GLASGOW (AFP) — Linda Villumsen claimed a historic 600th Commonwealth Games medal for New Zealand in Glasgow on Thursday as she raced to gold in the women’s time trial.
New Zealand becomes the fourth Commonwealth Games country to reach that total after Australia, England, and Canada.
Villumsen banished the memory of New Dehli, where she had to settle for silver four years ago, to finish in a time of 42:25.46 over the 29.6km course.
“It is just incredible; it’s something I’ve worked hard for over the last four years now,” said the 29-year-old, who was second in last year’s world championships. “Every year at the Olympics or the world championships I am always nearly there but missing something. I came here thinking that it could happen again, but today finally everything worked out from start to finish, so I’m really happy.”
England’s Emma Pooley, who was recently crowned the British national champion for a third time, finished in second place, just six seconds behind Villumsen. Australia’s Katrin Garfoot took the bronze with host nation Scotland’s Katie Archibald, a world champion on the track, finishing in fifth.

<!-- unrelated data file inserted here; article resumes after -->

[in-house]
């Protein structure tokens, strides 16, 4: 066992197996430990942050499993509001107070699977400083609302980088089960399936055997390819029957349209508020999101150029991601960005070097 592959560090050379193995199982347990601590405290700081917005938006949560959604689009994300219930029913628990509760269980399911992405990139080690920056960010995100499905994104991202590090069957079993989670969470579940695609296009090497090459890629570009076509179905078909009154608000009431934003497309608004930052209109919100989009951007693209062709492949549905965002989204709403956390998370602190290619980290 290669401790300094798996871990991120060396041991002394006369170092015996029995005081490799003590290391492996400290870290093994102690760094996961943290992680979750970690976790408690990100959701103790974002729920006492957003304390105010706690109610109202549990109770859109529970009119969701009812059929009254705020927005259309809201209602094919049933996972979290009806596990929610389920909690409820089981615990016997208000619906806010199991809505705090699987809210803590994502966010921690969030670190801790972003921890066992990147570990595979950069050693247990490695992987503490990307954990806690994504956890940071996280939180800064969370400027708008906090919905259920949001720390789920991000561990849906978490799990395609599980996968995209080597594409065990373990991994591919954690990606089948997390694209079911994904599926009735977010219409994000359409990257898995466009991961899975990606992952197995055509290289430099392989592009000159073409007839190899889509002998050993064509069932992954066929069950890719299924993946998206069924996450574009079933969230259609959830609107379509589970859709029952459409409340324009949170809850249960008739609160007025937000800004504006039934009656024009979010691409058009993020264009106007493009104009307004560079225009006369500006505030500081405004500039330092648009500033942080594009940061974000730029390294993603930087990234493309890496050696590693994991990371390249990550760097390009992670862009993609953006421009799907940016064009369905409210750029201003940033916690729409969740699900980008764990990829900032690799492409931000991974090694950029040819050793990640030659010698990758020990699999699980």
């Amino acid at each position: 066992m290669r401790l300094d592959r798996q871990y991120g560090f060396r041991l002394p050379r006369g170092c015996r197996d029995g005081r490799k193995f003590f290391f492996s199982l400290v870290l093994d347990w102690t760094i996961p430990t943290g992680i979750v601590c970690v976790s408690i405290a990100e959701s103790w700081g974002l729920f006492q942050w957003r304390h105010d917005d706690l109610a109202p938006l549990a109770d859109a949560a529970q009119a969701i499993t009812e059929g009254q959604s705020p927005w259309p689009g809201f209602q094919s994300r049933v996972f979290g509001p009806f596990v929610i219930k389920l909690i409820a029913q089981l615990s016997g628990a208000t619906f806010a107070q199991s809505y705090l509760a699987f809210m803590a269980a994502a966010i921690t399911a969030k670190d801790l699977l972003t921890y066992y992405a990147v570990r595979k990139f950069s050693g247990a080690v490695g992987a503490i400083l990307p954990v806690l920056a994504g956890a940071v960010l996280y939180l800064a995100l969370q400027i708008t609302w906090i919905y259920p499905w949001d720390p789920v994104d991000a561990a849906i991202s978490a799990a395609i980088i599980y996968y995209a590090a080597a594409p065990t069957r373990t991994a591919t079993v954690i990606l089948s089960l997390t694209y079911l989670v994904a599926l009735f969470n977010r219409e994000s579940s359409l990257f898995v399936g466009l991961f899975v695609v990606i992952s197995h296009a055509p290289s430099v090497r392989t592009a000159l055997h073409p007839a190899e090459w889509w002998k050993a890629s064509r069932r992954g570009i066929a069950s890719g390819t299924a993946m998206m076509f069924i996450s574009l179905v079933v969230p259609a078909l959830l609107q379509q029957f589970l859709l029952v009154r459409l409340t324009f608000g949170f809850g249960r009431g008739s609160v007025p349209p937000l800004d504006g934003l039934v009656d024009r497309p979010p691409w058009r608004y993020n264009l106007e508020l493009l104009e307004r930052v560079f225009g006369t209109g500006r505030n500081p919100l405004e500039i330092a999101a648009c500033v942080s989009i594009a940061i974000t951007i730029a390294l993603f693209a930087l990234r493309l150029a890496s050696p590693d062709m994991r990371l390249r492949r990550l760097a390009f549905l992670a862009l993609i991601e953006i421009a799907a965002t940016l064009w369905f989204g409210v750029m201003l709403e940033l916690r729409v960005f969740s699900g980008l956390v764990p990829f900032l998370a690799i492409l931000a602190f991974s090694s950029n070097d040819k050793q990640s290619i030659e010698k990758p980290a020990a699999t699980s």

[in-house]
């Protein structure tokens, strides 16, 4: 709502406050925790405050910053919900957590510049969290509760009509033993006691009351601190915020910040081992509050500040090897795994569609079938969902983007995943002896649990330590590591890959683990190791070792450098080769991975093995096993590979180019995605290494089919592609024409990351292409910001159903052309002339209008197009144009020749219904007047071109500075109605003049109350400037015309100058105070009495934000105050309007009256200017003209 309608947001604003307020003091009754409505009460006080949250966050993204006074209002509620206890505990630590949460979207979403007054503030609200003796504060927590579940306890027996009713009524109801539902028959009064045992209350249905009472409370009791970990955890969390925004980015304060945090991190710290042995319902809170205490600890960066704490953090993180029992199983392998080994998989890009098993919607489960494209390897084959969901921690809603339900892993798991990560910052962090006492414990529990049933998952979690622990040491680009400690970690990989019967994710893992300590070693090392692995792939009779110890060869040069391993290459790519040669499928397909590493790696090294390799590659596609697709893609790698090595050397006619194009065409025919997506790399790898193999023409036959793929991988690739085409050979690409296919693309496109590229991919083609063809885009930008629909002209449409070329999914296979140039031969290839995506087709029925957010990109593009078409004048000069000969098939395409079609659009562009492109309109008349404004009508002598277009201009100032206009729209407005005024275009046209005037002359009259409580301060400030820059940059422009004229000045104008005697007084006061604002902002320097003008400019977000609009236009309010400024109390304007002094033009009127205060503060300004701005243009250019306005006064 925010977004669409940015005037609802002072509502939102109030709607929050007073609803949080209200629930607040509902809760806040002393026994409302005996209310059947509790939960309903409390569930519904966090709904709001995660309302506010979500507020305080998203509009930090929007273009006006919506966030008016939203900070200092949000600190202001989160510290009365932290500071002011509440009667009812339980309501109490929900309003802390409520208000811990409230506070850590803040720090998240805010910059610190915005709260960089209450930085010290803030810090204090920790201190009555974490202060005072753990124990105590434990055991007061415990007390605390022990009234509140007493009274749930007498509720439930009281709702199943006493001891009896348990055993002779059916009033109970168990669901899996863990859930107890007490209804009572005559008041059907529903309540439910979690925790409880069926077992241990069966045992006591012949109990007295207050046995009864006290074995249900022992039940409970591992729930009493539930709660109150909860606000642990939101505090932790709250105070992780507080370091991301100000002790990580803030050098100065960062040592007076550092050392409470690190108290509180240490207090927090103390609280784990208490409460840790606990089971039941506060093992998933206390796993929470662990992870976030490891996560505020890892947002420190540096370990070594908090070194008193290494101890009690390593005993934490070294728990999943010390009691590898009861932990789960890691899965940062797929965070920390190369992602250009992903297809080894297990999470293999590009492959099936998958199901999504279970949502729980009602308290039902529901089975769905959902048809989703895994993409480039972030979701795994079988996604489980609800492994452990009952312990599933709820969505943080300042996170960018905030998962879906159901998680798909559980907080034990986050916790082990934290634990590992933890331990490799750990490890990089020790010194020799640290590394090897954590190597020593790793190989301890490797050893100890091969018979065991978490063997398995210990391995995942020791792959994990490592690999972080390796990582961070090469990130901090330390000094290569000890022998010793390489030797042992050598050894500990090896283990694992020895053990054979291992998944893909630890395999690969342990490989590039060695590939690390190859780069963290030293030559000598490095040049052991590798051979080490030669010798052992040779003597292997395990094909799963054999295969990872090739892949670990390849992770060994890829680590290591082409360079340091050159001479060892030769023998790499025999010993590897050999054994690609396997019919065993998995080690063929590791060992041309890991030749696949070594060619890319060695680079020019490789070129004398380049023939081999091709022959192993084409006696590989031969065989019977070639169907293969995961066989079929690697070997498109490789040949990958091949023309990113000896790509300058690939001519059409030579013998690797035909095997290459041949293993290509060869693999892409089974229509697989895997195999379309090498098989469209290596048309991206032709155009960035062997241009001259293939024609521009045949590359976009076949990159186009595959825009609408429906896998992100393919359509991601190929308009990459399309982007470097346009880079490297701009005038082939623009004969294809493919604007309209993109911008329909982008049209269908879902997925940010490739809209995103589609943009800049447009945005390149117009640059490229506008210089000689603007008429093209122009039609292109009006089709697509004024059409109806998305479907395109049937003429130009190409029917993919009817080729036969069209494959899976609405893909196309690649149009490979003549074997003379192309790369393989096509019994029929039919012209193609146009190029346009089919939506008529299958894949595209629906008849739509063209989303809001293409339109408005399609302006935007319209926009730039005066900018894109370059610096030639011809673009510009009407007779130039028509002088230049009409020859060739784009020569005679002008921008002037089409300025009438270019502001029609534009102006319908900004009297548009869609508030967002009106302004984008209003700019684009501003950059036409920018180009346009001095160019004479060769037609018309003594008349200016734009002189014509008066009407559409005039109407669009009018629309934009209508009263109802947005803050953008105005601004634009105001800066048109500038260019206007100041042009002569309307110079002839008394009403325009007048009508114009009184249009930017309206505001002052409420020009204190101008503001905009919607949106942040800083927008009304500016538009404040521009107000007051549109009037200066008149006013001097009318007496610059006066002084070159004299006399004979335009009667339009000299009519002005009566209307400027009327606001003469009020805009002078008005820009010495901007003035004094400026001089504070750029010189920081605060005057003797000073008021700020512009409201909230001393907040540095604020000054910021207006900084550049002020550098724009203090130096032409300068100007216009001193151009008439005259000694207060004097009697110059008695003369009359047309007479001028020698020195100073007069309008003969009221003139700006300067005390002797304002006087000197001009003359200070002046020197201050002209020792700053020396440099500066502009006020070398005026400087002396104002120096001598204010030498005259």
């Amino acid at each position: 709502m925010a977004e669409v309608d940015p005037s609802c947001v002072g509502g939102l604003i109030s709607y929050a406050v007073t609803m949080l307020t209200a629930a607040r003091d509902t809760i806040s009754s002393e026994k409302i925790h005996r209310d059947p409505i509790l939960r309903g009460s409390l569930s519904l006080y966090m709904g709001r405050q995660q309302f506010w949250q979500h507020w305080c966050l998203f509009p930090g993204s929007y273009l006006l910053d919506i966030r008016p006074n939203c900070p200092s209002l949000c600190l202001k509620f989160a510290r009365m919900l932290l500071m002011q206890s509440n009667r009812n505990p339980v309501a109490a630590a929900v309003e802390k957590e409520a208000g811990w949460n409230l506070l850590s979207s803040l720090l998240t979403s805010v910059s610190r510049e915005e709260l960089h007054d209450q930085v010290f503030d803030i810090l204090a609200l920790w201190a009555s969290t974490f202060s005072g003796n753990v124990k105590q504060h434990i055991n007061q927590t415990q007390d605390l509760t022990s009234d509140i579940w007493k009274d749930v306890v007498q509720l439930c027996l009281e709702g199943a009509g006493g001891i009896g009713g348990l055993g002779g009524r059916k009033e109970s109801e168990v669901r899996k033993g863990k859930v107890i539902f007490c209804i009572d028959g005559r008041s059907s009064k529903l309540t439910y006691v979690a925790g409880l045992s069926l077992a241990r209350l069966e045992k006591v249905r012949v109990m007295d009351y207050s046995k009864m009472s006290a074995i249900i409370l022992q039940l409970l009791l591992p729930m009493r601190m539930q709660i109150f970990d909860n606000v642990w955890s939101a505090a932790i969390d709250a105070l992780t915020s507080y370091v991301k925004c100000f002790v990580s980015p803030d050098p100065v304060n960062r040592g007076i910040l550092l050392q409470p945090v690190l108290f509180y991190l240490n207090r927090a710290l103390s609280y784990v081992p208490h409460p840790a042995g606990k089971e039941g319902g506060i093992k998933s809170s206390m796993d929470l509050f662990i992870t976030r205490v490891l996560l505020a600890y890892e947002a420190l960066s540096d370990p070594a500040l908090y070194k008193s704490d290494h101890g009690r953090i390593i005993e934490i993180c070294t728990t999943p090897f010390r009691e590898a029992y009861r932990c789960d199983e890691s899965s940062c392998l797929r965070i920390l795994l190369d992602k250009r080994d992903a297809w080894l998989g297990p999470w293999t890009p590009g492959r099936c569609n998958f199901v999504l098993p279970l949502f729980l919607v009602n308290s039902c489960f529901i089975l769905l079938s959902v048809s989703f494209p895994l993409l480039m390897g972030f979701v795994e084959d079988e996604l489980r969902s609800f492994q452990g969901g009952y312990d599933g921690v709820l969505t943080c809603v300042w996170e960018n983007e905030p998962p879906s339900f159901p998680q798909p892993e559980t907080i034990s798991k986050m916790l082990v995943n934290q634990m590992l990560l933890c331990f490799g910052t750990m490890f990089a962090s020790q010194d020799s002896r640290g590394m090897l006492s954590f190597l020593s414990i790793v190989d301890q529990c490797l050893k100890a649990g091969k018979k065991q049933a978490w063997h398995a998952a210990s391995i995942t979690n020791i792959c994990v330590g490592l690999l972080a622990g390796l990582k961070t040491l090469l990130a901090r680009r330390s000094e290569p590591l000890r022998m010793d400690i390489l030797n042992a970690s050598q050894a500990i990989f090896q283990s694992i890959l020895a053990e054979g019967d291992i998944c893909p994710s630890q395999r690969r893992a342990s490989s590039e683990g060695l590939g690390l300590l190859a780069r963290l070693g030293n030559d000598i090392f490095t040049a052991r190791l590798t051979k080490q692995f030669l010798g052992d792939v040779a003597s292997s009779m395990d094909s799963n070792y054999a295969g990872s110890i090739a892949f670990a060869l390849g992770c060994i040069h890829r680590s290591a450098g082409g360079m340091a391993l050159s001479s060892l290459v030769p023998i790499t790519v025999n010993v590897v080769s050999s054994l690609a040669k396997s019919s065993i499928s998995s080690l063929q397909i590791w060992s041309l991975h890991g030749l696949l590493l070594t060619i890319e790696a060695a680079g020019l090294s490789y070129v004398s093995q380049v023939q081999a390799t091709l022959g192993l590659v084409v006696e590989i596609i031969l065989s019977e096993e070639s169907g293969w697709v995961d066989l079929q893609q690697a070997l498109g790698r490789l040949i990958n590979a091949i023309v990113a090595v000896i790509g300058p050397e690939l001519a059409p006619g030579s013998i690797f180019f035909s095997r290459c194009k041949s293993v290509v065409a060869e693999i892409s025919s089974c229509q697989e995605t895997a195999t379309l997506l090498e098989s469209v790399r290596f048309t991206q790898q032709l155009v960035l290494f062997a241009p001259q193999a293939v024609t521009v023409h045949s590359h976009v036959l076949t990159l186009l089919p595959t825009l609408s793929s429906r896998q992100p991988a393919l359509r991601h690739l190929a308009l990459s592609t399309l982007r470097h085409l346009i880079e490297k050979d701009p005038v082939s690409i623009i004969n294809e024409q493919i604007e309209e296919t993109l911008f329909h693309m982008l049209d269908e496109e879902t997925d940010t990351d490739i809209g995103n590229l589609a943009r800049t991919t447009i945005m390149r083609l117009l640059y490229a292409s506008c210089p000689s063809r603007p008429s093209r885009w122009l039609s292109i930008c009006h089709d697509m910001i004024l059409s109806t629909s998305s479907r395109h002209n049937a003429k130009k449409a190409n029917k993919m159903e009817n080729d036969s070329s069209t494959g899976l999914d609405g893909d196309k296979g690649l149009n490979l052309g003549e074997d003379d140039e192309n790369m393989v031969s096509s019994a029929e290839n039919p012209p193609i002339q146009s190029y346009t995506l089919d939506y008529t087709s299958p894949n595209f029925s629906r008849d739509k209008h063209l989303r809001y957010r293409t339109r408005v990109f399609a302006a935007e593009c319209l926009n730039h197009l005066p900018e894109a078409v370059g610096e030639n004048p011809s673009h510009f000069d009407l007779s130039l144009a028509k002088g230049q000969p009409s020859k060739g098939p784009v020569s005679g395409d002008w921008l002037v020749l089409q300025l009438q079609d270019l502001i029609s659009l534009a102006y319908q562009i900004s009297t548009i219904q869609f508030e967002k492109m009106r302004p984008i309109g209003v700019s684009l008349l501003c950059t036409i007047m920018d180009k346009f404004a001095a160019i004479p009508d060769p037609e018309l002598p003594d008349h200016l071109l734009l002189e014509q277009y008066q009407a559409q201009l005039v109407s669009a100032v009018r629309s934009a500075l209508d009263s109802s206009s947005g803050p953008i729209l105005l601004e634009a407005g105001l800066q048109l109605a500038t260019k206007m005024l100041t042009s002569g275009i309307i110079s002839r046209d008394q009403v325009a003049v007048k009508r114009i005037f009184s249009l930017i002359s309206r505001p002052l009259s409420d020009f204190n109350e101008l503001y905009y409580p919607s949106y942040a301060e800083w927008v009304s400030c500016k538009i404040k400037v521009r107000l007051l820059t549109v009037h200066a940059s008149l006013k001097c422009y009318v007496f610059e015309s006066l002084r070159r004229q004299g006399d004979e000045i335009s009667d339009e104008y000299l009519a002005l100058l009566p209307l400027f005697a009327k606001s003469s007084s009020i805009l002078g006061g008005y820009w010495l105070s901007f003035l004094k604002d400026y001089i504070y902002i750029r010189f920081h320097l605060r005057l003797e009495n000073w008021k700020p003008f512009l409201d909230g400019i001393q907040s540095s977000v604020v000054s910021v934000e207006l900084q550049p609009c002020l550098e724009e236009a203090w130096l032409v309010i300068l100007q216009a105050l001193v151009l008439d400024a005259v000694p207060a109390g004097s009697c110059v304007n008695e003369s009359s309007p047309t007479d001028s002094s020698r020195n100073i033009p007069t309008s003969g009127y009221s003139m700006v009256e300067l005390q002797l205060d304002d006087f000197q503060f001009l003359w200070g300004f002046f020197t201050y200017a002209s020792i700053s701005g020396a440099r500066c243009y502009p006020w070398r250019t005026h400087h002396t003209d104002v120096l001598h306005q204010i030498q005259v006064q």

Villumsen, who represented Denmark at the 2008 Olympics in Beijing before gaining New Zealand citizenship in 2009, has consistently won medals on the road for the past five years and was among the favorites to claim the title.
However, with 10km to go, Villumsen trailed Pooley by eight seconds before the New Zealand rider upped the tempo in the final 2km to clinch gold.
“I didn’t have any idea I was trailing — sometimes it is better not to know,” Villumsen, who refuses to wear heart rate monitors or receive time checks from her coaches, said. “I pretty much ride as fast as I can for as long as I can and that’s it.”
For England’s Pooley it was a final TT before retiring from cycling to concentrate on triathlon and marathon running.
“It was close, but I’m happy to be on the podium, there was nothing I could have done any better,” the silver medalist said. “I’m really grateful to have had the opportunity to compete for so long, and am grateful to those who have supported me over the past seven or eight years. To get a medal today tops everything.”
Katrin Garfoot, who started riding only four years ago after she married coach Chris Garfoot and moved from Germany to Australia, only gained Australian citizenship last year.
“I am very excited. It means a lot to win a Commonwealth Games medal for Australia,” Garfoot said. “Since I met my husband, I always wanted to ride for Australia. I dreamed of a medal but only hoped for the top-10. This makes it all so worthwhile, all the hard work, fighting and all the tears.”